NCG’s higher education tuition fees are set at £5,800 from 2012, which is likely to look appealing compared with many institutions that have headed straight for £9,000. Of course, the idea that some students may now feel forced to choose their higher education institution by price may be exactly what the government intended all along, but surely the choice of what and where to study should be based on academic content and the student experience, not a price tag.
Heading for a Fail… Carol Vorderman
She is no longer the numbers whiz on Countdown, or the face of much-maligned debt consolidation company First Plus. In fact, this week Carol Vorderman’s taskforce on mathematics teaching, commissioned by the Conservatives, was greeted with little fanfare, and indeed criticism from some quarters. While other news this week understandably drowned most of the press coverage she may otherwise have anticipated, it was also a lack of credible solutions for improving maths standards in the UK.
Her main recommendations included the introduction of two new GCSEs; one to focus on basic numeracy, and a second to focus on more complex mathematics. She also wanted maths education to be compulsory through to age 18, and for higher education institutions to make greater demands on entry requirements for maths and other STEM subjects. While some in the maths community welcomed the report, those in other disciplines said it failed to make the case for why maths should be given precedence over literacy, IT skills or a language.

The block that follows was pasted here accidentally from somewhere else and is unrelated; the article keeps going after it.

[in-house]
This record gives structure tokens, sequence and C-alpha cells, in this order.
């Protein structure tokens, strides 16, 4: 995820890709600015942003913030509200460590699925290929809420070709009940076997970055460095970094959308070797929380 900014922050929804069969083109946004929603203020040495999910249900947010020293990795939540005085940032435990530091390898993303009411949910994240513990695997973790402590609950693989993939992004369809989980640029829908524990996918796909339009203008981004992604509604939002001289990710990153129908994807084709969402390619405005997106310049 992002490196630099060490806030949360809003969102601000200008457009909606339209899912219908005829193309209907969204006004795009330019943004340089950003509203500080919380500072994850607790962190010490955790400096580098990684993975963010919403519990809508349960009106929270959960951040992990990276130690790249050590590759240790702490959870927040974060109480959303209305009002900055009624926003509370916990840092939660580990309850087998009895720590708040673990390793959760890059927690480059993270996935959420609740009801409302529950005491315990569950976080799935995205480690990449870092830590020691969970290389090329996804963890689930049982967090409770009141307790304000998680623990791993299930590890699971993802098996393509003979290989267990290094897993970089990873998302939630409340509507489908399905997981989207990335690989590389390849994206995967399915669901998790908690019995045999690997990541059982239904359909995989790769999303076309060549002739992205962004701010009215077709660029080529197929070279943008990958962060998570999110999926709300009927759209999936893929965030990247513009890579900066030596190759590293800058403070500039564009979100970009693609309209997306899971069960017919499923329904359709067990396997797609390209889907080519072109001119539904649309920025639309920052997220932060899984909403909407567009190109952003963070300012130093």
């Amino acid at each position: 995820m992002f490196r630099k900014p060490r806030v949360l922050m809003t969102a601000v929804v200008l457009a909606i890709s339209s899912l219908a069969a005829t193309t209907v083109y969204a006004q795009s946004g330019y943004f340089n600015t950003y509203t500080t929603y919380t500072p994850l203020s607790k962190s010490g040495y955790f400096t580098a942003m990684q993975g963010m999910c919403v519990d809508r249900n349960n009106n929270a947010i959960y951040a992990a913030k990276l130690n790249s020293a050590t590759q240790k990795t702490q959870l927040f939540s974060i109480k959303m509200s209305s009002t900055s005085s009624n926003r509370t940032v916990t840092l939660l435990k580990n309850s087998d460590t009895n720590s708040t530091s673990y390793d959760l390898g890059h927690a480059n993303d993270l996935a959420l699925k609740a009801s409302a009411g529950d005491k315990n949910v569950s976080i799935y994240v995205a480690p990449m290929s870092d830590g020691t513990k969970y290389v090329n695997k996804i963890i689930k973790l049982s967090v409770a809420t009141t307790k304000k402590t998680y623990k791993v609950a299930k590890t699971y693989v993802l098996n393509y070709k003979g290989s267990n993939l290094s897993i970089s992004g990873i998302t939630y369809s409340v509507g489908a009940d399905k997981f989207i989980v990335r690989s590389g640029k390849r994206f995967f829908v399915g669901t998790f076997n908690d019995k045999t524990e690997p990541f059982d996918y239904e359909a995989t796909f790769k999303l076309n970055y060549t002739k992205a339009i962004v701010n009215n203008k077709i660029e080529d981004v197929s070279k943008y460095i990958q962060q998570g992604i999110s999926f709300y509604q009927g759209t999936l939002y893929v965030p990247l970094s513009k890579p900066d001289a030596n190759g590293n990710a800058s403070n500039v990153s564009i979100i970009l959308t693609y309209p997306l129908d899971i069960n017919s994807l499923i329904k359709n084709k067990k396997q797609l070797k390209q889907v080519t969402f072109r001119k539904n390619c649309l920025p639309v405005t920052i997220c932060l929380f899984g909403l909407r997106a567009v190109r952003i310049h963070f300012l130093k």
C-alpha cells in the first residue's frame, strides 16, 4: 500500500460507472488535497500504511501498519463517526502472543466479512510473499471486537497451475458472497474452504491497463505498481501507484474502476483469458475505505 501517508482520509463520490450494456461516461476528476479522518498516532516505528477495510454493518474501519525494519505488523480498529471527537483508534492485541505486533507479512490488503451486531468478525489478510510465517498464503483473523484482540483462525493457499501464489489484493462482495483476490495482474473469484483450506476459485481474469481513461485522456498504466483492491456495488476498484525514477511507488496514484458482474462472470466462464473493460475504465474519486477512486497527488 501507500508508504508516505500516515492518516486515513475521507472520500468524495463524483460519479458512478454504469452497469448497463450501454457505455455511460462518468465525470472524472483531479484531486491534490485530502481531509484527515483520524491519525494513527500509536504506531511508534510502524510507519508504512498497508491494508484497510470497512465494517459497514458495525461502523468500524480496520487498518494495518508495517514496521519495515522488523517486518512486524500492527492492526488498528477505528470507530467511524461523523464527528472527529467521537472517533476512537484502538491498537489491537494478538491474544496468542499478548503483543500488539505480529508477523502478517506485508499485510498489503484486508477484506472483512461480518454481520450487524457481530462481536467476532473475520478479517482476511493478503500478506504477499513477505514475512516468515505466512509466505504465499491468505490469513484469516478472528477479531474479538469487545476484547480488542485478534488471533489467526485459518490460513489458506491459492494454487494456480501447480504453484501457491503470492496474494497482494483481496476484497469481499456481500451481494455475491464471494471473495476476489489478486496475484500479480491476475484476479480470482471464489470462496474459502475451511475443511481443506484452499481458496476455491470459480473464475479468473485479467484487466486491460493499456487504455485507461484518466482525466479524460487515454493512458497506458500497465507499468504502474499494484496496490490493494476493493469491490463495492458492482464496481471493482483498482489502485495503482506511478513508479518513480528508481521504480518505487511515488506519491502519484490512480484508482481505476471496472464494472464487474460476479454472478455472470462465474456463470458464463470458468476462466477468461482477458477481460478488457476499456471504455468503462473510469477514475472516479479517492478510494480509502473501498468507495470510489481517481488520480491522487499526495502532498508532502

So far the recommendation to raise the age of compulsory maths education to 18 has been dismissed by education secretary Michael Gove, but the other recommendations are still under consideration.
Sadly, like so many other commissions, I suspect this will be another that is kicked deep into the long grass. At least if Vorderman were a contestant on Countdown, she’d have got a consolation goodie prize.